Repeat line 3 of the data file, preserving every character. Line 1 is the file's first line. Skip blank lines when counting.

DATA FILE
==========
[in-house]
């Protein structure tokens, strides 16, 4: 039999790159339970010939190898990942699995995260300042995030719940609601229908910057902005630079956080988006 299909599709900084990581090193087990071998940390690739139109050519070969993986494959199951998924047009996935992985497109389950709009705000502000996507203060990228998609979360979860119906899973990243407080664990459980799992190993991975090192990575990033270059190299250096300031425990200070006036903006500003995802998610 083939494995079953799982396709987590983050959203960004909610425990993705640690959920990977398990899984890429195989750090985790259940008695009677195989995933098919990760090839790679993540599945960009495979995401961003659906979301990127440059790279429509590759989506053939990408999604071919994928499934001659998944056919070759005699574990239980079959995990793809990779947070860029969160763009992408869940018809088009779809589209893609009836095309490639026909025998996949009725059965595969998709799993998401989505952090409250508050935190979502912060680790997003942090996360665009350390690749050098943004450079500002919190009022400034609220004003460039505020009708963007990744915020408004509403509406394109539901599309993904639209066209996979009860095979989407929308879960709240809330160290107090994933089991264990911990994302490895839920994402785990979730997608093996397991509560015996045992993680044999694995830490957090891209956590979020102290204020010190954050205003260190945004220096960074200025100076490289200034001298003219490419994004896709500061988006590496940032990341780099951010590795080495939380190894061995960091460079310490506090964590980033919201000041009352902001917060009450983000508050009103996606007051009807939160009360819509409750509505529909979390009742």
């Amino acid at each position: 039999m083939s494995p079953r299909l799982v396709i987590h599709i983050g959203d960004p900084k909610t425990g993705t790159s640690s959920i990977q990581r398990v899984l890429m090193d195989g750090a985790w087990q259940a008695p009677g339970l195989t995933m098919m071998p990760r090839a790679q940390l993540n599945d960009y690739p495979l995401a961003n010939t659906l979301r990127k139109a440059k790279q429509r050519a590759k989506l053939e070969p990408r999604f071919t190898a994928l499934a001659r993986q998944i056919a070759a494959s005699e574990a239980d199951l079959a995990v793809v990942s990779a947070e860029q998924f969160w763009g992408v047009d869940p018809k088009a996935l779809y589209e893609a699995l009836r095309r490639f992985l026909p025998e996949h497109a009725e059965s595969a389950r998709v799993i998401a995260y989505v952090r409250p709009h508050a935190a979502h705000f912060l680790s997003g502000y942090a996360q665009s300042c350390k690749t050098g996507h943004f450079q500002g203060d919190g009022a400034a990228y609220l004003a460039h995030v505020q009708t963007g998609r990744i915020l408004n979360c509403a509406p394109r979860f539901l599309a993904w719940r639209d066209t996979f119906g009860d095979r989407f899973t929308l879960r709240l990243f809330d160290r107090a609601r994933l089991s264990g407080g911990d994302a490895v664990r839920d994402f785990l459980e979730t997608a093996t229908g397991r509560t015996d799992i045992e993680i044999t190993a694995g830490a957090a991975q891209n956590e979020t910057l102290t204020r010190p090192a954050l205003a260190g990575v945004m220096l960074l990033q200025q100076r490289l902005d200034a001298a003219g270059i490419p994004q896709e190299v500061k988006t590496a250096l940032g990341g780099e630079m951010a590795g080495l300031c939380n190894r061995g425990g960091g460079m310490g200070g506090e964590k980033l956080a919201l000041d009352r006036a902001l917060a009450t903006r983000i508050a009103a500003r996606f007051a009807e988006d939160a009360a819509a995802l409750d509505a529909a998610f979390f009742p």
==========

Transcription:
């Amino acid at each position: 039999m083939s494995p079953r299909l799982v396709i987590h599709i983050g959203d960004p900084k909610t425990g993705t790159s640690s959920i990977q990581r398990v899984l890429m090193d195989g750090a985790w087990q259940a008695p009677g339970l195989t995933m098919m071998p990760r090839a790679q940390l993540n599945d960009y690739p495979l995401a961003n010939t659906l979301r990127k139109a440059k790279q429509r050519a590759k989506l053939e070969p990408r999604f071919t190898a994928l499934a001659r993986q998944i056919a070759a494959s005699e574990a239980d199951l079959a995990v793809v990942s990779a947070e860029q998924f969160w763009g992408v047009d869940p018809k088009a996935l779809y589209e893609a699995l009836r095309r490639f992985l026909p025998e996949h497109a009725e059965s595969a389950r998709v799993i998401a995260y989505v952090r409250p709009h508050a935190a979502h705000f912060l680790s997003g502000y942090a996360q665009s300042c350390k690749t050098g996507h943004f450079q500002g203060d919190g009022a400034a990228y609220l004003a460039h995030v505020q009708t963007g998609r990744i915020l408004n979360c509403a509406p394109r979860f539901l599309a993904w719940r639209d066209t996979f119906g009860d095979r989407f899973t929308l879960r709240l990243f809330d160290r107090a609601r994933l089991s264990g407080g911990d994302a490895v664990r839920d994402f785990l459980e979730t997608a093996t229908g397991r509560t015996d799992i045992e993680i044999t190993a694995g830490a957090a991975q891209n956590e979020t910057l102290t204020r010190p090192a954050l205003a260190g990575v945004m220096l960074l990033q200025q100076r490289l902005d200034a001298a003219g270059i490419p994004q896709e190299v500061k988006t590496a250096l940032g990341g780099e630079m951010a590795g080495l300031c939380n190894r061995g425990g960091g460079m310490g200070g506090e964590k980033l956080a919201l000041d009352r006036a902001l917060a009450t903006r983000i508050a009103a500003r996606f007051a009807e988006d939160a009360a819509a995802l409750d509505a529909a998610f979390f009742p």